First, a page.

Advanced Search
MyIDEAS: Login

Race, wages, and assimilation among Cuban immigrants

Contents:

Author Info

  • Madeline Zavodny

Abstract

This study uses data from the 1980 and 1990 Census and the 1994-2000 Current Population Survey to examine the determinants of earnings among male Cuban immigrants in the United States by race. Nonwhite Cuban immigrants earn about 15 percent less than whites, on average. Much of the racial wage gap is due to differences in educational attainment, age at migration, and years in the United States, but the gap remains at almost 4 percent after controlling for such factors. Nonwhite Cuban immigrants also have lower returns to education than whites. A comparison to white, non-Hispanic U.S. natives indicates that nonwhite Cubans not only earn less initially than white Cubans on arrival in the United States but also do not significantly close the racial earnings gap over time.

Download Info

If you experience problems downloading a file, check if you have the proper application to view it first. In case of further problems read the IDEAS help page. Note that these files are not on the IDEAS site. Please be patient as the files may be large.
File URL: http://www.frbatlanta.org/filelegacydocs/wp0310.pdf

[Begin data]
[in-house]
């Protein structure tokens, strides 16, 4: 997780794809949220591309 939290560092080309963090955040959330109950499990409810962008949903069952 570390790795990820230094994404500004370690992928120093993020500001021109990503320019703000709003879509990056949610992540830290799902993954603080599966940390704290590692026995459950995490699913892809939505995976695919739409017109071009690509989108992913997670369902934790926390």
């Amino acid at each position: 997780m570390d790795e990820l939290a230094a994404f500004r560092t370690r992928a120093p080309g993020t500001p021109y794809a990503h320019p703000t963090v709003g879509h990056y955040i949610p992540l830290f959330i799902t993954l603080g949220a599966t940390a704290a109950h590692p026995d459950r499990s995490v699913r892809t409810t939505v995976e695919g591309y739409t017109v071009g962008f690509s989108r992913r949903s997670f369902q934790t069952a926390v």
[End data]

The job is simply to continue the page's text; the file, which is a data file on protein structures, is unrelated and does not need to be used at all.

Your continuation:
Download Restriction: no

Bibliographic Info

Paper provided by Federal Reserve Bank of Atlanta in its series Working Paper with number 2003-10.

as in new window
Length:
Date of creation: 2003
Date of revision:
Handle: RePEc:fip:fedawp:2003-10

Contact details of provider:
Postal: 1000 Peachtree St., N.E., Atlanta, Georgia 30309
Phone: 404-521-8500
Email:
Web page: http://www.frbatlanta.org/
More information through EDIRC

Order Information:
Email:

Related research

Keywords: Immigrants ; Employment (Economic theory) ; Discrimination in employment;

This paper has been announced in the following NEP Reports:

References

References listed on IDEAS
Please report citation or reference errors to , or , if you are the registered author of the cited work, log in to your RePEc Author Service profile, click on "citations" and make appropriate adjustments.:
as in new window
  1. Darren Lubotsky, 2007. "Chutes or Ladders? A Longitudinal Analysis of Immigrant Earnings," Journal of Political Economy, University of Chicago Press, vol. 115(5), pages 820-867, October.
  2. George J. Borjas, 1982. "The earnings of male hispanic immigrants in the United States," Industrial and Labor Relations Review, ILR Review, Cornell University, ILR School, vol. 35(3), pages 343-353, April.
  3. Borjas, George J, 1985. "Assimilation, Changes in Cohort Quality, and the Earnings of Immigrants," Journal of Labor Economics, University of Chicago Press, vol. 3(4), pages 463-89, October.
  4. MarkMcLaughlin Bils & Kenneth J., 1992. "Inter-industry Mobility and the Cyclical Upgrading of Labor," University of Chicago - George G. Stigler Center for Study of Economy and State 81, Chicago - Center for Study of Economy and State.